Practice and Portfolio Learning and personality styles

Learning and Personality Styles

This module introduces students to the approaches to learning and different learning styles. It provides material on the learning process and introduces Kolb’s Experiential Learning Cycle (1984). It then extends to include content on personality, and introduces some of the key psychological theorists in the area. It outlines the history of how personality traits were identified, categorised, explored and tested by these theorists. The module concludes by discussing the important connections between learning styles and personality.

Activities are included throughout to allow students to explore their own preferred learning style/s and personality types, largely through tests, quizzes, questionnaires, and inventories.


The objectives of this module are that participants will be able to:

  • Understand the approaches to learning
  • Determine how they learn best, their preferred learning style, and what this means
  • Develop an understanding of the xperiential learning process and key theories
  • Develop an understanding of personality types and commonly used tests
  • Understand the connections between learning styles and personality


  • Reflect on their preferred learning style and the potential implications of this on their education, career and personal development
  • Reflect on their dominatnt strengths and personality type/s and the implication of this on their future development
  • Demonstrate an understanding of the experiential learning process and how to apply Kolb's (1984) theory
  • Demonstrate an understanding of the relationship between learning style and personality and what it means in the learning process

Learning is a developmental process that integrates thinking and doing. It provides a link between the past and the future, requiring us to look for meaning in our actions and giving purpose to our thoughts. Learning enriches what we do as individuals and collectively.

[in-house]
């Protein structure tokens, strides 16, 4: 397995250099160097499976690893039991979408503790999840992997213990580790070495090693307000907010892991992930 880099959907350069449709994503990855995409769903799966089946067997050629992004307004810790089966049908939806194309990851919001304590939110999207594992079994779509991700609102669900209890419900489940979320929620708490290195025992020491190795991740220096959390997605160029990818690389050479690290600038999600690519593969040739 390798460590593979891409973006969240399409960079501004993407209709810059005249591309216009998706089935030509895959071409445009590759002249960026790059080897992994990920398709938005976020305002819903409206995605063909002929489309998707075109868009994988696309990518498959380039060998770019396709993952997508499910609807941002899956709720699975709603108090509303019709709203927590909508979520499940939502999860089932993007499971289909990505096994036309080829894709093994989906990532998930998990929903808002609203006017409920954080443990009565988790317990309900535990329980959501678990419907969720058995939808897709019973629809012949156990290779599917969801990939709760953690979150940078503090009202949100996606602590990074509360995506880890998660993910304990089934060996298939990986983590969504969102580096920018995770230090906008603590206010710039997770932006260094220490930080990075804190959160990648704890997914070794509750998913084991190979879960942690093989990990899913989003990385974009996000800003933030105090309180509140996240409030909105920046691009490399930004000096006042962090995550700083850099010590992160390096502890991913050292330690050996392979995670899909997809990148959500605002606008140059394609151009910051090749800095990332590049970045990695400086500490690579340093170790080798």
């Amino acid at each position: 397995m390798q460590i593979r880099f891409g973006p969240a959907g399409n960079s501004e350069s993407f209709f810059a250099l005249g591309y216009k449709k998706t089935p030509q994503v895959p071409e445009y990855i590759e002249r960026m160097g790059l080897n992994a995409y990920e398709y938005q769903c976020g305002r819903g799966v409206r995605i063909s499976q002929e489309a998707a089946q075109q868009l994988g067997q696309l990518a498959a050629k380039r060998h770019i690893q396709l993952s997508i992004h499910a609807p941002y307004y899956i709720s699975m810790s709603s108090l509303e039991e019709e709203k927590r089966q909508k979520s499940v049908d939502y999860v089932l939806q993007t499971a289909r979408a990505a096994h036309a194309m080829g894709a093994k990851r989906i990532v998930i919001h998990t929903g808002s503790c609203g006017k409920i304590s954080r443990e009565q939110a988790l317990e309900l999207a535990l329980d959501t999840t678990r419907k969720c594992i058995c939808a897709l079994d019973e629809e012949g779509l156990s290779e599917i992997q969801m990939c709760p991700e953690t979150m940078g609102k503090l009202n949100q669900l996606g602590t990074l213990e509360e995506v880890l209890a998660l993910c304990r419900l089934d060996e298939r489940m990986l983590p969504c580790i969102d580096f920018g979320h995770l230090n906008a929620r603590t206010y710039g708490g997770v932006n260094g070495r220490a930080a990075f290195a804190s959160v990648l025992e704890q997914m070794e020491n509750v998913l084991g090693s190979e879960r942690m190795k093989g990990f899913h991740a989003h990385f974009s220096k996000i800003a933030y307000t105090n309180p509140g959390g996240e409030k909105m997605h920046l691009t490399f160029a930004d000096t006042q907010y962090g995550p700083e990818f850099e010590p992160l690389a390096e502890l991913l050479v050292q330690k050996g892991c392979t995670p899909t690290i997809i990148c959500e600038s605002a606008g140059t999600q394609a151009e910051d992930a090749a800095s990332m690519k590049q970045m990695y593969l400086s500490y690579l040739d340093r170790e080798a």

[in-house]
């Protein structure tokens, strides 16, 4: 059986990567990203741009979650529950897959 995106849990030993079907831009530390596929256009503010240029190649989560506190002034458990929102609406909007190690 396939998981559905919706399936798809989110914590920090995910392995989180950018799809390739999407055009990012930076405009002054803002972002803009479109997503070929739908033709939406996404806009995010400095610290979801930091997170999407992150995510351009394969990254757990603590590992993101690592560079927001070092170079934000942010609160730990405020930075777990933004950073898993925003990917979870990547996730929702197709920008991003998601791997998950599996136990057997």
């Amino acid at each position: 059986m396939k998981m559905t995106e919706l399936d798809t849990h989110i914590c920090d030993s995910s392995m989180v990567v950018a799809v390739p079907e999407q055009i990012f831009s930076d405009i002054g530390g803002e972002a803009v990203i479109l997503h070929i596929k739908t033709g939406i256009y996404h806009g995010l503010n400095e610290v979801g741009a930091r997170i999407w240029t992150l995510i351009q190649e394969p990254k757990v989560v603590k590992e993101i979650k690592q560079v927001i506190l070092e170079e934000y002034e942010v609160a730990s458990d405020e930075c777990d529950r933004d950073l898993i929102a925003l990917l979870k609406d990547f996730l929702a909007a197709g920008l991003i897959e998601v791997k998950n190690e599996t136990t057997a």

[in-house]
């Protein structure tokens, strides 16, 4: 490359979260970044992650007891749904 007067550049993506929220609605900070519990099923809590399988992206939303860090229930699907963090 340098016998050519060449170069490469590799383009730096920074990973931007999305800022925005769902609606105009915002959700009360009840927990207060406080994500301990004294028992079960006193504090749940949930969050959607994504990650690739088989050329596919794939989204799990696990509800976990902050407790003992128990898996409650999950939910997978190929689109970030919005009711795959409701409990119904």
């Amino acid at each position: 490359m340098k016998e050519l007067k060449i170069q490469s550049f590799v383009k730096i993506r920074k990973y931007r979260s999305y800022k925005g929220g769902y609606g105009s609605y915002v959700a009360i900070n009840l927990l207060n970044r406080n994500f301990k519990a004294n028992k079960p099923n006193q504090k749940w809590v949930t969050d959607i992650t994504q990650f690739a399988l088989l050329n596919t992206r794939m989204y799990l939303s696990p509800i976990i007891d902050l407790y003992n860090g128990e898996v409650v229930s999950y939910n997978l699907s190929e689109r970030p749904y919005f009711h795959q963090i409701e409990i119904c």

“The process of making a new or revised interpretation and meaning of an experience, which guides subsequent understanding, appreciation and action.” Mezirow (1990)

This section is to help you firstly consider how you learn and why it is important to understand your individual learning process. This is so you can then evaluate what you have learnt and record in your e-portfolio. Engaging in this process should enable you to improve your knowledge and understanding of how we grow and develop.

How do we learn?
“Learning is the process whereby knowledge is created through the transformation of experience. Knowledge results from the combination of grasping experience and transforming it”. Kolb (1984,41)

It is important to recognise how we individually learn before we embark upon the process of reflection. We all have a preference as to how we approach learning, some of us like to actually take part and learn from experience whilst others like to read and prepare well before we learn.

The following video clip verbally describes the process of experiential learning (3:53) as an artist sketches the process and we recommend students watch this to gain a basic understanding of the main concepts.

Experiential Learning | 3:53 mins